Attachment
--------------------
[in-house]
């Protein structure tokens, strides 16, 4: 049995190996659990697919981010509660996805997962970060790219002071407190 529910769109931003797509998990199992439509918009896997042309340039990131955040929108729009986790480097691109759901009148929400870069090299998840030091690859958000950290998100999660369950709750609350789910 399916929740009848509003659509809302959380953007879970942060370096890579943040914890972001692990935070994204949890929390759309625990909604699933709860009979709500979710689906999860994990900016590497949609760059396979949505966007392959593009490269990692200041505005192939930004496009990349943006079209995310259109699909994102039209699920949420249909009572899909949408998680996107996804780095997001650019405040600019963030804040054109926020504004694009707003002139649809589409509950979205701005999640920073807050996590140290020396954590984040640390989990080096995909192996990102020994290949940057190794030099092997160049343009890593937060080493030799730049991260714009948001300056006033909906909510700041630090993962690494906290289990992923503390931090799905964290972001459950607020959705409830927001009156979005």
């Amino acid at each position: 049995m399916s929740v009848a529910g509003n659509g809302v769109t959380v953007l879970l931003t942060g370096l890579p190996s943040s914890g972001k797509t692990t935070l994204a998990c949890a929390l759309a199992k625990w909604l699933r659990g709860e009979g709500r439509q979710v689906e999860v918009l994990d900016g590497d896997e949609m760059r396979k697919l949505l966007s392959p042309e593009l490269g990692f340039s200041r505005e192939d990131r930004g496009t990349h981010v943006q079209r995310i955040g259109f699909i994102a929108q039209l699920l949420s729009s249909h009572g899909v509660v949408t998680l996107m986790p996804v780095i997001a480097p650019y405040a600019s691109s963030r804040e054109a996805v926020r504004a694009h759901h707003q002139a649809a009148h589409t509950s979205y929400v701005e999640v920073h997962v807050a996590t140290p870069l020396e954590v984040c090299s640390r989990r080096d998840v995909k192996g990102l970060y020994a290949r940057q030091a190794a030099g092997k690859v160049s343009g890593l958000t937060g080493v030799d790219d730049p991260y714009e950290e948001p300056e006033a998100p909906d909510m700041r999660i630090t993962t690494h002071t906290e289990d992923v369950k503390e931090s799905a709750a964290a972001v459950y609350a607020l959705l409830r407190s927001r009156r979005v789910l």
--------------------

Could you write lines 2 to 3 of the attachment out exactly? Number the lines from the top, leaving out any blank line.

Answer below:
């Protein structure tokens, strides 16, 4: 049995190996659990697919981010509660996805997962970060790219002071407190 529910769109931003797509998990199992439509918009896997042309340039990131955040929108729009986790480097691109759901009148929400870069090299998840030091690859958000950290998100999660369950709750609350789910 399916929740009848509003659509809302959380953007879970942060370096890579943040914890972001692990935070994204949890929390759309625990909604699933709860009979709500979710689906999860994990900016590497949609760059396979949505966007392959593009490269990692200041505005192939930004496009990349943006079209995310259109699909994102039209699920949420249909009572899909949408998680996107996804780095997001650019405040600019963030804040054109926020504004694009707003002139649809589409509950979205701005999640920073807050996590140290020396954590984040640390989990080096995909192996990102020994290949940057190794030099092997160049343009890593937060080493030799730049991260714009948001300056006033909906909510700041630090993962690494906290289990992923503390931090799905964290972001459950607020959705409830927001009156979005």
């Amino acid at each position: 049995m399916s929740v009848a529910g509003n659509g809302v769109t959380v953007l879970l931003t942060g370096l890579p190996s943040s914890g972001k797509t692990t935070l994204a998990c949890a929390l759309a199992k625990w909604l699933r659990g709860e009979g709500r439509q979710v689906e999860v918009l994990d900016g590497d896997e949609m760059r396979k697919l949505l966007s392959p042309e593009l490269g990692f340039s200041r505005e192939d990131r930004g496009t990349h981010v943006q079209r995310i955040g259109f699909i994102a929108q039209l699920l949420s729009s249909h009572g899909v509660v949408t998680l996107m986790p996804v780095i997001a480097p650019y405040a600019s691109s963030r804040e054109a996805v926020r504004a694009h759901h707003q002139a649809a009148h589409t509950s979205y929400v701005e999640v920073h997962v807050a996590t140290p870069l020396e954590v984040c090299s640390r989990r080096d998840v995909k192996g990102l970060y020994a290949r940057q030091a190794a030099g092997k690859v160049s343009g890593l958000t937060g080493v030799d790219d730049p991260y714009e950290e948001p300056e006033a998100p909906d909510m700041r999660i630090t993962t690494h002071t906290e289990d992923v369950k503390e931090s799905a709750a964290a972001v459950y609350a607020l959705l409830r407190s927001r009156r979005v789910l």